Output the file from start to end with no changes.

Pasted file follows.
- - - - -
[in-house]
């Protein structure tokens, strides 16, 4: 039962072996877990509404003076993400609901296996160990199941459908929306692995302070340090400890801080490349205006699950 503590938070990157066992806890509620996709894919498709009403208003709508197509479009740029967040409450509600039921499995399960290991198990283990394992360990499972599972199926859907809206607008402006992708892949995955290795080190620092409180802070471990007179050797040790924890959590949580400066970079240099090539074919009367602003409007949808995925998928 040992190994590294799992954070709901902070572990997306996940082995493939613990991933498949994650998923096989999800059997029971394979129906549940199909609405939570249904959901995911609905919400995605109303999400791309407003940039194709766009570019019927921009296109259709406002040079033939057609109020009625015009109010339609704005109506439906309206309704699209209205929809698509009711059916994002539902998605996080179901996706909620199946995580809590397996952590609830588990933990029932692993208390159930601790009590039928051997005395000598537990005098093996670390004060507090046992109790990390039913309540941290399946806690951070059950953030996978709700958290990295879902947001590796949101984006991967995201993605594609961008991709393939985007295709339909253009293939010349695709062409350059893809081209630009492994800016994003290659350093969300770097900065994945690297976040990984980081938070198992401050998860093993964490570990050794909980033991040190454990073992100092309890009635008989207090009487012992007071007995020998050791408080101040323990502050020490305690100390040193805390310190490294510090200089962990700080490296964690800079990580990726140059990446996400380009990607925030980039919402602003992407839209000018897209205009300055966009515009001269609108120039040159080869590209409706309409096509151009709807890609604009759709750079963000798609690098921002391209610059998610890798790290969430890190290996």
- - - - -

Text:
[in-house]
């Protein structure tokens, strides 16, 4: 039962072996877990509404003076993400609901296996160990199941459908929306692995302070340090400890801080490349205006699950 503590938070990157066992806890509620996709894919498709009403208003709508197509479009740029967040409450509600039921499995399960290991198990283990394992360990499972599972199926859907809206607008402006992708892949995955290795080190620092409180802070471990007179050797040790924890959590949580400066970079240099090539074919009367602003409007949808995925998928 040992190994590294799992954070709901902070572990997306996940082995493939613990991933498949994650998923096989999800059997029971394979129906549940199909609405939570249904959901995911609905919400995605109303999400791309407003940039194709766009570019019927921009296109259709406002040079033939057609109020009625015009109010339609704005109506439906309206309704699209209205929809698509009711059916994002539902998605996080179901996706909620199946995580809590397996952590609830588990933990029932692993208390159930601790009590039928051997005395000598537990005098093996670390004060507090046992109790990390039913309540941290399946806690951070059950953030996978709700958290990295879902947001590796949101984006991967995201993605594609961008991709393939985007295709339909253009293939010349695709062409350059893809081209630009492994800016994003290659350093969300770097900065994945690297976040990984980081938070198992401050998860093993964490570990050794909980033991040190454990073992100092309890009635008989207090009487012992007071007995020998050791408080101040323990502050020490305690100390040193805390310190490294510090200089962990700080490296964690800079990580990726140059990446996400380009990607925030980039919402602003992407839209000018897209205009300055966009515009001269609108120039040159080869590209409706309409096509151009709807890609604009759709750079963000798609690098921002391209610059998610890798790290969430890190290996």